I’ve grown to appreciate euphorbias more and more. Their slightly exotic-looking foliage adds strong evergreen structure to a garden, but it’s their brilliant lime green flowers in spring and early summer that really wow and look amazing with purples and blues. There are many varieties to choose from, whether for height or ground cover, sun or shade. Here’s my pick of the best.

I The biggies

  1. mellifera.

This is perfect if you want a bold architectural plant in your garden – it reaches up to 2m. The attractive bright green evergreen leaves are complemented in spring by rusty orange, honey-scented flowers (mellifera is Latin for honey- bearing). Try it with large leaved plants for an exotic look or bold pinks, oranges or reds. It likes full sun or partial shade.

  1. x pasteurii

This is a good choice if you want something with the virtues of mellifera – exotic long leaves, (though slightly darker green) as well as orangey flowers in early summer, but in a more compact form.

  1. characias wulfenii

You see this euphorbia a lot, and it’s popular for a reason. It’s has a useful upright shape, with tall stems of grey green leaves providing year interest that look great with silvers and purples. In early spring it has fabulous billowing lime green flowers that perfectly complement purple plants such as Erysimum ‘Bowles Mauve’ or alliums. Sun loving and drought tolerant once established it’s perfect for a Mediterranean-style garden. E. characias ‘Black Pearl’ with dark black eyes in the middle of yellow flower heads is a more unusual option, or for a more silvery colour-scheme try E. characias ‘Silver Swam’ with a white leaf margins and mainly white flowers.

II Lower growing

  1. palustris 

With its fresh green foliage and mass of bright green flowers throughout the summer months, this rounded compact euphorbia is great for a sunny border and will tolerate part shade. It looks amazing with blues, such as Iris ‘Jane Phillips’ or Salvia nemerosa ‘Caradonna’.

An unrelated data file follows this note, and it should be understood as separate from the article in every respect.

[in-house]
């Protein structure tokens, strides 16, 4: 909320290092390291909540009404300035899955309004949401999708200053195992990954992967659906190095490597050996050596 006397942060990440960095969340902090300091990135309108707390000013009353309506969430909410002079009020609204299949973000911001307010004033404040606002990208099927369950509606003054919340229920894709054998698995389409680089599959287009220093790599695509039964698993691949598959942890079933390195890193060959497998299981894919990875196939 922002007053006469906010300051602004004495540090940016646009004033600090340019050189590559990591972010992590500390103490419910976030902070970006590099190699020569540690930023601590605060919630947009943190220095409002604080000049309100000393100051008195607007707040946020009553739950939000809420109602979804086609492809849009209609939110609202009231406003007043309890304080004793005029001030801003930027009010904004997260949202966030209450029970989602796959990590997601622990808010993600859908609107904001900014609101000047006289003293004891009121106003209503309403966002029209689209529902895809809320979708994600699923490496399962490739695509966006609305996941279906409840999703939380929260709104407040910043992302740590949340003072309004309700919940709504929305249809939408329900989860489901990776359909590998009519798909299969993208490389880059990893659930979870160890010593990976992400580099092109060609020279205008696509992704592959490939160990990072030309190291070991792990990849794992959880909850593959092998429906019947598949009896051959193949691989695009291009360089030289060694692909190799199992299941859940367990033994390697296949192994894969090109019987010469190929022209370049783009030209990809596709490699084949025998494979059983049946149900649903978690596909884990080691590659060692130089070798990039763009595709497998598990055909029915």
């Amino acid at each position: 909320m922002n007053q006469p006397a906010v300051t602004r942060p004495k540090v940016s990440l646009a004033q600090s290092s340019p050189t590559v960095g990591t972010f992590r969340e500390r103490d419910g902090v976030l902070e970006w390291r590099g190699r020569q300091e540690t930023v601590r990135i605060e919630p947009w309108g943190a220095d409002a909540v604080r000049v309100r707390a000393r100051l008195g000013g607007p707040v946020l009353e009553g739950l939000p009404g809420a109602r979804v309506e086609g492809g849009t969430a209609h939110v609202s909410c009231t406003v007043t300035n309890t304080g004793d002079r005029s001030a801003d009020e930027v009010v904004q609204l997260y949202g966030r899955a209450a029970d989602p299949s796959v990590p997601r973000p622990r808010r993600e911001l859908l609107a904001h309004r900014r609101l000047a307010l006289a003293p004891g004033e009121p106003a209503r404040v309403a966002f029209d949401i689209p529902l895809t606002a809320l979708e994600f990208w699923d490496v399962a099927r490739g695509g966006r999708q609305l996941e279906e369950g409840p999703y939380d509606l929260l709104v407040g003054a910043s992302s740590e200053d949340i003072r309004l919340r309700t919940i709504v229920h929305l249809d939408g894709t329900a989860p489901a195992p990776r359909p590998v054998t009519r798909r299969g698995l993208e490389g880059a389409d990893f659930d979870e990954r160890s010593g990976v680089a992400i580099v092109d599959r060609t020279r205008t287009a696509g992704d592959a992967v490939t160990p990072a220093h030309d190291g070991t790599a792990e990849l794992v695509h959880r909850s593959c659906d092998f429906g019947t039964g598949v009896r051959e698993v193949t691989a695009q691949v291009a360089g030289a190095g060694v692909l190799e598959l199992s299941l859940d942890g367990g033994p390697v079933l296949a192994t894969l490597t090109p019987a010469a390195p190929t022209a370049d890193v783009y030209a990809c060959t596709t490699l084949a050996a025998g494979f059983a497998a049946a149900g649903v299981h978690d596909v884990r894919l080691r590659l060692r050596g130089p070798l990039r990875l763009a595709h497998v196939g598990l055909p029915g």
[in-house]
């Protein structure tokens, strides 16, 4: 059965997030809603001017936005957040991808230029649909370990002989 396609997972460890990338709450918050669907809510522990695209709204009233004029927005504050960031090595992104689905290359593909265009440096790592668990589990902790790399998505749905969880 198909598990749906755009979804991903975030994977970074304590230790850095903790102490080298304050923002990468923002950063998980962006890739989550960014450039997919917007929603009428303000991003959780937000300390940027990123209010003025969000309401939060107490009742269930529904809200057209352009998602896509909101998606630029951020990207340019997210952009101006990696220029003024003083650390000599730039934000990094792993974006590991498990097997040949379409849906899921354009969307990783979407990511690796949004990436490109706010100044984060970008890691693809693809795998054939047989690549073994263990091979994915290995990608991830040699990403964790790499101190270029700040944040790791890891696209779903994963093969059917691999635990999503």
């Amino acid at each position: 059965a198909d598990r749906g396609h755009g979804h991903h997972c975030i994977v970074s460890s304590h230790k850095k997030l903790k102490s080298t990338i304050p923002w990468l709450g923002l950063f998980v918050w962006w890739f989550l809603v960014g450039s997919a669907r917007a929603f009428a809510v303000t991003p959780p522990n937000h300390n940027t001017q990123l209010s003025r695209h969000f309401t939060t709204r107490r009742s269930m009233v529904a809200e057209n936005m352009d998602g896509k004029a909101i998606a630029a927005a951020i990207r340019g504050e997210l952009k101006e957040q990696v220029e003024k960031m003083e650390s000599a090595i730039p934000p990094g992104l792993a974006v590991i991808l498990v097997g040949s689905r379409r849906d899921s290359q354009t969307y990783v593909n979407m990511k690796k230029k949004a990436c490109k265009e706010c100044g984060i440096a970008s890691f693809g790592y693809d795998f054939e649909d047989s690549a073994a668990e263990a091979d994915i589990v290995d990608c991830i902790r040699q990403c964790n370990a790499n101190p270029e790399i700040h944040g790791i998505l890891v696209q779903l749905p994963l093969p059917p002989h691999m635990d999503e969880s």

1. ceratocarpa

This is another euphorbia to add zingy acid green to the garden throughout the summer – March to July.

  1. x martini

What’s striking about this euphorbia are the red-eyed flowers from March until late June, which can be picked out with other dark red/pink early flowering perennials such as aquilegia.

III Shade lovers

  1. amygdaloides var. robbiae

Fab for brightening up a shady spot, this low growing (60cm) euphorbia is one of the earliest to flower, with dark glossy green leaves and fresh lime green flower that look great with ferns or early flowering geraniums such as ‘Brookside’. It’s useful ground cover for a tricky spot, but can be a bit invasive, so keep an eye on it.

  1. amygdaloides ‘Purpurea’

This variety also has dark glossy leaves and bright green flowers in early spring but with crimson stems. It’s also a low growing shade lover.

…A word of warning

The stems have a milky sap that can be a skin irritant, so wear gloves and long sleeves. Wash off immediately if you do get some on your hands. Euphorbias do have a tendency to spread or self seed – some more than others, but they’re easy enough to weed.

All part of the plant are highly toxic so avoid if you have pets and be aware if you have small children.

Barbara Samitier is a garden designer who lives in Peckham Rye.

This article first appeared in the November 2016 issue of SE22 magazine.